The authors’ proposal that bras block the lymphatic system which leads to accumulated toxins and cancer was likewise contradicted by scientific study. The National Institutes of Health examined cancer rates among women who had their underarm lymph nodes removed as part of melanoma treatment. The surgery, which is known to block lymph drainage from breast tissue, did not detectably increase breast cancer rates, the study found, meaning that it is extremely unlikely that wearing a bra, which affects lymph flow minimally if at all, would do so.

A final way to think about it is: well if wearing a bra causes breast cancer, then before the bra was “invented” breast cancer should be rare? Since the bra was patented in 1914 we can ask if breast cancer occurred before then. In fact breast cancer has been reported in every time period going back into the distant past. Princess Atossa was the first woman with a written report of breast cancer and that was in about 500 BC! So breast cancer was occurring long before women began to wear the bra.


What does the best science say?

To settle the question, a team of scientists from the Fred Hutchison Cancer Research Center, in Seattle, WA, conducted a careful study of the question. In a 2014 study entitled, “Bra wearing not associated with breast cancer risk: a population based case-control study,” about 1500 women, two-thirds with breast cancer and one-third without cancer, were asked about their bra wearing habits. This population-based case-control study found no evidence that any aspect of bra wearing is associated with risk of breast cancer. In particular the risk did not vary by daily duration of wearing a bra, age when women started wearing a bra, bra cup size, or whether women wore a bra with an underwire.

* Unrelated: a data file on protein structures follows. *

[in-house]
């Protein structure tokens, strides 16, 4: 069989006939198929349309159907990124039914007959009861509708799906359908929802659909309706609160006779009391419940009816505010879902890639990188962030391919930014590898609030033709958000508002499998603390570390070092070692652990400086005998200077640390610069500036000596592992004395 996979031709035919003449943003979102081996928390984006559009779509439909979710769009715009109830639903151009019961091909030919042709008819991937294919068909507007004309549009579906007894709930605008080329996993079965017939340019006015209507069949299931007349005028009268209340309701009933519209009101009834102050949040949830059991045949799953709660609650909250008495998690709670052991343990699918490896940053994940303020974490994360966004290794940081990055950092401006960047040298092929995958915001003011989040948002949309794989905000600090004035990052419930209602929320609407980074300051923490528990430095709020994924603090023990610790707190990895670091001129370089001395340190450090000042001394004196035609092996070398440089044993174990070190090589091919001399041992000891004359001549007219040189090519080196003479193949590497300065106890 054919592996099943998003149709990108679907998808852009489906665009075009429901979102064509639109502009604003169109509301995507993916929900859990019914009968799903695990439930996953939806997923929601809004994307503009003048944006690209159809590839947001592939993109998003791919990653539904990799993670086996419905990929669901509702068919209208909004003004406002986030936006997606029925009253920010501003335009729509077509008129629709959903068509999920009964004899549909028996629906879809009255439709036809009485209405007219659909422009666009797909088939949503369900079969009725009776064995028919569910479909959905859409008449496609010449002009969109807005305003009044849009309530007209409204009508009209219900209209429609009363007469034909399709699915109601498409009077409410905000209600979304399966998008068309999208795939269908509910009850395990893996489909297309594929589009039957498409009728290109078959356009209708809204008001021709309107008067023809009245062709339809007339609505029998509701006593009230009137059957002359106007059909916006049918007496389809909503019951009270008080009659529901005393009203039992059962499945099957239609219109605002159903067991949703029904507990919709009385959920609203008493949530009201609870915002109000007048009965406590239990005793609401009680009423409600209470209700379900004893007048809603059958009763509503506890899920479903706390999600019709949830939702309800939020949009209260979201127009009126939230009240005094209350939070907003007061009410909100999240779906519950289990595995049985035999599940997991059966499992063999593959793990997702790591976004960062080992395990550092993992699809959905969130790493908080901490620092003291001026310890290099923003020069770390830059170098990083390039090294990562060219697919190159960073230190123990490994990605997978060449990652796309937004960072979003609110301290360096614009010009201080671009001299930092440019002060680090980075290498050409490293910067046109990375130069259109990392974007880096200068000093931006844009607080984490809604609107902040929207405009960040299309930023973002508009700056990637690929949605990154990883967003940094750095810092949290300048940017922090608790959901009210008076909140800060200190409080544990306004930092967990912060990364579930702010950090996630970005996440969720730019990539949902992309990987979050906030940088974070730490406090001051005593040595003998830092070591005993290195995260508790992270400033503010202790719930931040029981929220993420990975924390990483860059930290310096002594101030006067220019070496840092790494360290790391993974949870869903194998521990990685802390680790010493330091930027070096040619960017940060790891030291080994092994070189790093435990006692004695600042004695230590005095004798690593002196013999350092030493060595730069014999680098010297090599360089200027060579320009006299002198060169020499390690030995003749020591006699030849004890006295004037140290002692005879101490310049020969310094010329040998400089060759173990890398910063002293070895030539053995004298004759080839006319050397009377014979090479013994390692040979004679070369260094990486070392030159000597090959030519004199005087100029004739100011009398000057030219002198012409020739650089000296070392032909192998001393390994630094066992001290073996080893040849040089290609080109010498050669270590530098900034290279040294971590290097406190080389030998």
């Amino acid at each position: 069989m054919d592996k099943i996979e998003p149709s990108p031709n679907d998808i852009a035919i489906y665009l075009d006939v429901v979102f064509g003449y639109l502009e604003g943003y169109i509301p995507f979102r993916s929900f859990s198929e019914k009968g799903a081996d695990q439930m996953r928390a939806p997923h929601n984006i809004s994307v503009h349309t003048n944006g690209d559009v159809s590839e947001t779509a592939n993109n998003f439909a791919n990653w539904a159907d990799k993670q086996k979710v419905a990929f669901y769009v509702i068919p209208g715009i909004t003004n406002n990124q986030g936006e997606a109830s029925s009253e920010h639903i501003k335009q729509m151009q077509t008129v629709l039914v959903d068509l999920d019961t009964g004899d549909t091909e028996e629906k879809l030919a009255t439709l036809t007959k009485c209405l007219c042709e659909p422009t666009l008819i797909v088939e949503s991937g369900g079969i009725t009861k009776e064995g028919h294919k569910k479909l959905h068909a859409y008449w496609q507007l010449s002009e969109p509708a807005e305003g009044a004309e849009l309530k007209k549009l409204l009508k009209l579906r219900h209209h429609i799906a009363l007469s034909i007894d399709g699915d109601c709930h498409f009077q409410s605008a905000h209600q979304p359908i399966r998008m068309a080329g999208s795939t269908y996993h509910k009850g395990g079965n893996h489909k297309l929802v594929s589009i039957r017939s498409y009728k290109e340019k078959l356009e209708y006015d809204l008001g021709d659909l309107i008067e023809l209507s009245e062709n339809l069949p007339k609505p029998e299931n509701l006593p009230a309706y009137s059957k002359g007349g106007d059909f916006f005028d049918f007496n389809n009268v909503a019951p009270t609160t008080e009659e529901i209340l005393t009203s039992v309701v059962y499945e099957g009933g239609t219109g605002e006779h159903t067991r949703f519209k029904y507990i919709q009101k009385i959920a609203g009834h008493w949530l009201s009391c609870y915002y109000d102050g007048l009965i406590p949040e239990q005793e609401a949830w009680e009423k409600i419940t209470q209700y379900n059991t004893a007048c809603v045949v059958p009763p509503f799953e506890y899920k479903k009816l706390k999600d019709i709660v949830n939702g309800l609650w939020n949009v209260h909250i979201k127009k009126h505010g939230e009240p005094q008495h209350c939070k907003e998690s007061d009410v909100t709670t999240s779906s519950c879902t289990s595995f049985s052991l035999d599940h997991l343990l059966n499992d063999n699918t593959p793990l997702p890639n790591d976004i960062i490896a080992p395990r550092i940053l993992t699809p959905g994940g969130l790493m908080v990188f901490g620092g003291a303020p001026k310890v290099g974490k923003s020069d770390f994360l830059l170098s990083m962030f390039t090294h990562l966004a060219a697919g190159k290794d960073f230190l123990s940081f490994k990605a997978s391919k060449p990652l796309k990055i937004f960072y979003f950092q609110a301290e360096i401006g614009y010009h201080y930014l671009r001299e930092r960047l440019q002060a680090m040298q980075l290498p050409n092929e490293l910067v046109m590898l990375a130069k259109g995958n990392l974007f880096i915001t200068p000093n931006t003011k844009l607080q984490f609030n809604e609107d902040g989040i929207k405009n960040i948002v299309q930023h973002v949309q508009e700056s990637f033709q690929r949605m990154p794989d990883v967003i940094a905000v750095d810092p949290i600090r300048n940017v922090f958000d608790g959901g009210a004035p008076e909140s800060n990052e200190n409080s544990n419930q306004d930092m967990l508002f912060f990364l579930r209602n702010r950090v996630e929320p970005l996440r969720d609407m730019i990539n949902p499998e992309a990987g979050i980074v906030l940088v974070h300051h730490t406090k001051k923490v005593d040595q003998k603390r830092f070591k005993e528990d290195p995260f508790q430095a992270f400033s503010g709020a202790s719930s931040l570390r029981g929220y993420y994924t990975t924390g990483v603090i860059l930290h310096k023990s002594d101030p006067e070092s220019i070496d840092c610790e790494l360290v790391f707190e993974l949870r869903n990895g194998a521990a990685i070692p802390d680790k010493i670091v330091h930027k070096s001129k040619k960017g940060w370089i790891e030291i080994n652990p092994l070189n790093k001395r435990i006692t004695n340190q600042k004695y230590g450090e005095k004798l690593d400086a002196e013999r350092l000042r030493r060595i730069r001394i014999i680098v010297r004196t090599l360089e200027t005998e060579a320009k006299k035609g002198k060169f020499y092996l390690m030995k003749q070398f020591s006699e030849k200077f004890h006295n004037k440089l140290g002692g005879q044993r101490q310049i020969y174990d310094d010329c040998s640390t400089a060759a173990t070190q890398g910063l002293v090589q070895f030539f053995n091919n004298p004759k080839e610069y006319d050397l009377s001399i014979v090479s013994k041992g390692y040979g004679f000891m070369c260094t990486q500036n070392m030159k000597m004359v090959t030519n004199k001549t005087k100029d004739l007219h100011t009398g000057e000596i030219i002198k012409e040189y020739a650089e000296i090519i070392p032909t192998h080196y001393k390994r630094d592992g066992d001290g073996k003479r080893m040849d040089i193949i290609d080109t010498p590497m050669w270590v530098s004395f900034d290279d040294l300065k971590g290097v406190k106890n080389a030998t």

What do the experts say?

The National Cancer Institute (US) states that bras have not been shown to increase a woman’s risk of breast cancer.

The American Cancer Society states, “There are no scientifically valid studies that show wearing bras of any type causes breast cancer.”

The U.S. National Institutes of Health states, “Breast implants, using antiperspirants, and wearing underwire bras do not raise your risk for breast cancer.”

Why does the false theory of bras causing breast cancer persist?

It’s not clear why a theory that bras cause breast cancer, a theory that has been thoroughly disproven, persists. Perhaps it comes from the frustration of not knowing what causes the disease, coupled with a desire that the disease should come from the outside, from something a woman can control.

In any case, let’s stop worrying about breast cancer being caused by wearing a bra!

Steven Quay is the founder of Seattle-based Atossa Therapeutics Inc. (Nasdaq: ATOS), a clinical-stage biopharmaceutical company developing novel therapeutics and delivery methods for breast cancer and other breast conditions.

He received his M.D. and Ph.D. from The University of Michigan, was a postdoctoral fellow at MIT with Nobel Laureate H. Gobind Khorana, a resident at the Harvard-MGH Hospital, and was on the faculty of Stanford University School of Medicine. His contributions to medicine have been cited over 9,600 times. He has founded six startups, invented seven FDA-approved pharmaceuticals, and holds 87 US patents. Over 80 million people have benefited from the medicines he invented.

His current passion is the prevention of the two million yearly breast cancer cases worldwide.